Recently, a twelve-year-old girl in Northern Ireland posted sexually explicit pictures of herself on Facebook, looking much older than her age. In response, the girl’s father is suing Facebook, citing that the social network does not do enough to keep children under thirteen (the minimum age required to have a Facebook account) off of Facebook.
Facebook gets such a bad reputation for privacy and security issues because they implement new features without gaining permission from users, rather than giving us a chance to decide if a new feature is something we’re interested in.
Does the term “facial recognition” in terms of Facebook freak you out a little? If it does, you are so not alone. It gives me the heebie jeebies. Recently Facebook came out with this new feature that uses this sort of technology to automatically identify people in photos that are posted to Facebook, and then recommend other people that can be tagged.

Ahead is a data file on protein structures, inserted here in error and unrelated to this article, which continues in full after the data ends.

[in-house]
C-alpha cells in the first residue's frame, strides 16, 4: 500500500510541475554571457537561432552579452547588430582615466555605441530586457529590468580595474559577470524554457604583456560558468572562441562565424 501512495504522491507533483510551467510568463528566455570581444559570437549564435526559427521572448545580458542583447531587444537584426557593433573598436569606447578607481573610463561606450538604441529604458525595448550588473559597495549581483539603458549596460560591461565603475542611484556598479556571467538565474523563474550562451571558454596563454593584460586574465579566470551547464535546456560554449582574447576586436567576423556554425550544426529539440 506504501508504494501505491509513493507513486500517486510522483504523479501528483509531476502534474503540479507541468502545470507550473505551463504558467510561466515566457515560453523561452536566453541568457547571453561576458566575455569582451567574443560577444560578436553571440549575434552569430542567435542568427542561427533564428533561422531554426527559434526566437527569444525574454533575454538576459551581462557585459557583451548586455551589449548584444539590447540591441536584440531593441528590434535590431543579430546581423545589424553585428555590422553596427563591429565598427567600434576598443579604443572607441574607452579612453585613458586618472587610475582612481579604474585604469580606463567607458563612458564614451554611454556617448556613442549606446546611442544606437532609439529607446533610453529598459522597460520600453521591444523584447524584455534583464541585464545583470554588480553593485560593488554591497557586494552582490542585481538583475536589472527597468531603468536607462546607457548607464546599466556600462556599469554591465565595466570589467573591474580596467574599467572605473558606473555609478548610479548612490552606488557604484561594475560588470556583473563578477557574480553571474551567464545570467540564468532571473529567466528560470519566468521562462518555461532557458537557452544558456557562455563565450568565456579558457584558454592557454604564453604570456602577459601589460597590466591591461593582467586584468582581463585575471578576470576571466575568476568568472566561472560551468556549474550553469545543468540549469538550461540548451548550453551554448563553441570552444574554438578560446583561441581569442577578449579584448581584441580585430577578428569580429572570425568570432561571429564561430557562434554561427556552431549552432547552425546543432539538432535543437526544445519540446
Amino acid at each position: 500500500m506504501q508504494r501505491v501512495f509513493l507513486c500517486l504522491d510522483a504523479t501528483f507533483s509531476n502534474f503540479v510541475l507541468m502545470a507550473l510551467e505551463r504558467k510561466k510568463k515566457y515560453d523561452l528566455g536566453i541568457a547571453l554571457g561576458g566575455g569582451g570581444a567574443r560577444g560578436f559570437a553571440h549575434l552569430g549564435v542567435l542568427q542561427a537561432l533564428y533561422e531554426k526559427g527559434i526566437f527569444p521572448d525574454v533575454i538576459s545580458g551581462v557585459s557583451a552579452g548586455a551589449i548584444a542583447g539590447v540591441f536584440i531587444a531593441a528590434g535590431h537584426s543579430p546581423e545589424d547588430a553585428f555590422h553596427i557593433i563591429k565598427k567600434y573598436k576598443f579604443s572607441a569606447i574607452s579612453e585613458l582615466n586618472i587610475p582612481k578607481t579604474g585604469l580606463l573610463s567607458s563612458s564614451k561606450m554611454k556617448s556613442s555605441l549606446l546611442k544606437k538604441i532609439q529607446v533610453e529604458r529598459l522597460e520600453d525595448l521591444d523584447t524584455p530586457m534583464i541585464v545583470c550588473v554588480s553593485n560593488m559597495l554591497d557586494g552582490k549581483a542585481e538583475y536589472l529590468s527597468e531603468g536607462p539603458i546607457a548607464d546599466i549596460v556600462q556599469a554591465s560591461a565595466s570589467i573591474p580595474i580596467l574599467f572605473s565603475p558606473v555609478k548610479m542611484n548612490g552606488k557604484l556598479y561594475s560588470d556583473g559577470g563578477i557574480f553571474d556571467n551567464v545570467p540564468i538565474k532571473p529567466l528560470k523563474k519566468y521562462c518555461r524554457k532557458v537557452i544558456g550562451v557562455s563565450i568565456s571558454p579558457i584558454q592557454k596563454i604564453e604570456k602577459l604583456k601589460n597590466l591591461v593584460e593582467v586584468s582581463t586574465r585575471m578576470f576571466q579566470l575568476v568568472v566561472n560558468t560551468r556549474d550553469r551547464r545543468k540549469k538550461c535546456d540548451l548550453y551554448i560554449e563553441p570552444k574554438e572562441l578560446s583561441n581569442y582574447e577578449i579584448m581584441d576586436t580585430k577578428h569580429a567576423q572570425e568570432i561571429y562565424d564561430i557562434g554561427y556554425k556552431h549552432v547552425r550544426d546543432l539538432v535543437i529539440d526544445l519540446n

At the moment, my Facebook News Feed has several videos, willing me to click and see the “Biggest Baby Born” video. I’m not interested in doing so anyway, but I thought it was curious that many of my friends – very intelligent friends – did indeed click on it, and “Liked” it, and shared it. Or did they?
Anytime I get a notification from a Facebook friend I rarely interact with, I’m a little suspicious. And usually, when I go to check it out, it’s a spammy message telling me how they’ve found a fantastic opportunity to make money at home. Then my News Feed is loaded with the same message to all of our mutual friends. Sigh.